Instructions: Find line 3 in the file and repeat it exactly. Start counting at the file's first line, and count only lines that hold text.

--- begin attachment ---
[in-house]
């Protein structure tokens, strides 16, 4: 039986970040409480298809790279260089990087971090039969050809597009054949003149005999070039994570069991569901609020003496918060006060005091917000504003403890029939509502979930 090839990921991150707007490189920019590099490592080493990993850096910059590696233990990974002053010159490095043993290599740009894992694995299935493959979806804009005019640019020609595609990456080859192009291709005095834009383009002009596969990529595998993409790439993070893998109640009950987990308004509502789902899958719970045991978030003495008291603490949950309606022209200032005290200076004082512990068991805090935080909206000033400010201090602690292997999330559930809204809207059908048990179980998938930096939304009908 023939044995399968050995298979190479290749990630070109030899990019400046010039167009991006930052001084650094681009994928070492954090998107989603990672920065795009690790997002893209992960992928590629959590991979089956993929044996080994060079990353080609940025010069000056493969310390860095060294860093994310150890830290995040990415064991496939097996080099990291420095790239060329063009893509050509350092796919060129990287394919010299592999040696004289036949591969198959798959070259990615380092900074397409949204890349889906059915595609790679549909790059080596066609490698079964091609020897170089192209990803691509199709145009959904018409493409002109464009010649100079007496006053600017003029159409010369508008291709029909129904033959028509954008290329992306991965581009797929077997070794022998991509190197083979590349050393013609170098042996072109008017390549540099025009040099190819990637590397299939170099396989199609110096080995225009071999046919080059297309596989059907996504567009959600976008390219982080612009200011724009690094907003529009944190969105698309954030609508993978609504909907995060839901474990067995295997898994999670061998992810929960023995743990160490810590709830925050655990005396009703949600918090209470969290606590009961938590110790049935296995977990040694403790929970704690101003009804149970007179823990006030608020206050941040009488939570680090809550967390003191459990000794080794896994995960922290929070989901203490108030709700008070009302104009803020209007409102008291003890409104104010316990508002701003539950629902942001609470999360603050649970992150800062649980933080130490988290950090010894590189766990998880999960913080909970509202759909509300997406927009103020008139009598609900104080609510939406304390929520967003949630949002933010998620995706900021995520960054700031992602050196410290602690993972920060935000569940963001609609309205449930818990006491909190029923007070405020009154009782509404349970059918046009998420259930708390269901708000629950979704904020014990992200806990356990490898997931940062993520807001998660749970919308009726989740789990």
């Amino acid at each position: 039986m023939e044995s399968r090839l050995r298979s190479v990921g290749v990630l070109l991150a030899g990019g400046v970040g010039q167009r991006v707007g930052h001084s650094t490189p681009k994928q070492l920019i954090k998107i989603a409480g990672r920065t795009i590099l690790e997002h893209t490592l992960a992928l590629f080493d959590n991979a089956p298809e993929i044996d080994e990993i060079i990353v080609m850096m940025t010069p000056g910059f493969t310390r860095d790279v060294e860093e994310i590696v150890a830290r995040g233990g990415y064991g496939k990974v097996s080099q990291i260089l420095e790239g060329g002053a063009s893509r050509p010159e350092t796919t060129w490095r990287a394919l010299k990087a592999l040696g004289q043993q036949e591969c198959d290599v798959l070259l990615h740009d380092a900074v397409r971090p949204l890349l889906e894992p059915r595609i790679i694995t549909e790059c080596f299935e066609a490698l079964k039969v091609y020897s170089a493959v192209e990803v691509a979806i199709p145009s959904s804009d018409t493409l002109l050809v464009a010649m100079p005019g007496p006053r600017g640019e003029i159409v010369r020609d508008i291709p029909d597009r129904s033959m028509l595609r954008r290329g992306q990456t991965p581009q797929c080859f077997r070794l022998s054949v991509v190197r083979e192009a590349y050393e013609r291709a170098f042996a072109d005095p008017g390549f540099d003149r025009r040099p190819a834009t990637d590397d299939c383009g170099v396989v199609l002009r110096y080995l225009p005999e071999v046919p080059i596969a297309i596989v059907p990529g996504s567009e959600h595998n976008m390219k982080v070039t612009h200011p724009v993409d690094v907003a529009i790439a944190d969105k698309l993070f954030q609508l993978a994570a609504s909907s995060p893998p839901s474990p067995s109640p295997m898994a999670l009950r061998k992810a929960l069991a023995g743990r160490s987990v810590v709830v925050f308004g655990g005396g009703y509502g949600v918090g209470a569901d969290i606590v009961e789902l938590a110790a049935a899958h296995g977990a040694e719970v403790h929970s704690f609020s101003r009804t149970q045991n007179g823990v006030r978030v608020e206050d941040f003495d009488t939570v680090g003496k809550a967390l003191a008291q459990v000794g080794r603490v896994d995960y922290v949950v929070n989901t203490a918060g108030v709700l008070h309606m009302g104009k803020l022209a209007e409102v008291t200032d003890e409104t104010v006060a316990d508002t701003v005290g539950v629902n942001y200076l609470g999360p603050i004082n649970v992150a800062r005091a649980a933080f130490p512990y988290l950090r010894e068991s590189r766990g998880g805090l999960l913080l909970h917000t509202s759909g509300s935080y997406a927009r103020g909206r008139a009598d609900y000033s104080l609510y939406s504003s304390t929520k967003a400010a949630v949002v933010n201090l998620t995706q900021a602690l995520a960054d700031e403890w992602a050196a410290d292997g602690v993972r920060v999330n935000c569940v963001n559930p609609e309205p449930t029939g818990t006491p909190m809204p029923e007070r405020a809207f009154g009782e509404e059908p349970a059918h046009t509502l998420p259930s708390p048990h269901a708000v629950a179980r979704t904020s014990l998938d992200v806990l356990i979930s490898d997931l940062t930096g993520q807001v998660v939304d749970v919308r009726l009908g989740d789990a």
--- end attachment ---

């Amino acid at each position: 039986m023939e044995s399968r090839l050995r298979s190479v990921g290749v990630l070109l991150a030899g990019g400046v970040g010039q167009r991006v707007g930052h001084s650094t490189p681009k994928q070492l920019i954090k998107i989603a409480g990672r920065t795009i590099l690790e997002h893209t490592l992960a992928l590629f080493d959590n991979a089956p298809e993929i044996d080994e990993i060079i990353v080609m850096m940025t010069p000056g910059f493969t310390r860095d790279v060294e860093e994310i590696v150890a830290r995040g233990g990415y064991g496939k990974v097996s080099q990291i260089l420095e790239g060329g002053a063009s893509r050509p010159e350092t796919t060129w490095r990287a394919l010299k990087a592999l040696g004289q043993q036949e591969c198959d290599v798959l070259l990615h740009d380092a900074v397409r971090p949204l890349l889906e894992p059915r595609i790679i694995t549909e790059c080596f299935e066609a490698l079964k039969v091609y020897s170089a493959v192209e990803v691509a979806i199709p145009s959904s804009d018409t493409l002109l050809v464009a010649m100079p005019g007496p006053r600017g640019e003029i159409v010369r020609d508008i291709p029909d597009r129904s033959m028509l595609r954008r290329g992306q990456t991965p581009q797929c080859f077997r070794l022998s054949v991509v190197r083979e192009a590349y050393e013609r291709a170098f042996a072109d005095p008017g390549f540099d003149r025009r040099p190819a834009t990637d590397d299939c383009g170099v396989v199609l002009r110096y080995l225009p005999e071999v046919p080059i596969a297309i596989v059907p990529g996504s567009e959600h595998n976008m390219k982080v070039t612009h200011p724009v993409d690094v907003a529009i790439a944190d969105k698309l993070f954030q609508l993978a994570a609504s909907s995060p893998p839901s474990p067995s109640p295997m898994a999670l009950r061998k992810a929960l069991a023995g743990r160490s987990v810590v709830v925050f308004g655990g005396g009703y509502g949600v918090g209470a569901d969290i606590v009961e789902l938590a110790a049935a899958h296995g977990a040694e719970v403790h929970s704690f609020s101003r009804t149970q045991n007179g823990v006030r978030v608020e206050d941040f003495d009488t939570v680090g003496k809550a967390l003191a008291q459990v000794g080794r603490v896994d995960y922290v949950v929070n989901t203490a918060g108030v709700l008070h309606m009302g104009k803020l022209a209007e409102v008291t200032d003890e409104t104010v006060a316990d508002t701003v005290g539950v629902n942001y200076l609470g999360p603050i004082n649970v992150a800062r005091a649980a933080f130490p512990y988290l950090r010894e068991s590189r766990g998880g805090l999960l913080l909970h917000t509202s759909g509300s935080y997406a927009r103020g909206r008139a009598d609900y000033s104080l609510y939406s504003s304390t929520k967003a400010a949630v949002v933010n201090l998620t995706q900021a602690l995520a960054d700031e403890w992602a050196a410290d292997g602690v993972r920060v999330n935000c569940v963001n559930p609609e309205p449930t029939g818990t006491p909190m809204p029923e007070r405020a809207f009154g009782e509404e059908p349970a059918h046009t509502l998420p259930s708390p048990h269901a708000v629950a179980r979704t904020s014990l998938d992200v806990l356990i979930s490898d997931l940062t930096g993520q807001v998660v939304d749970v919308r009726l009908g989740d789990a």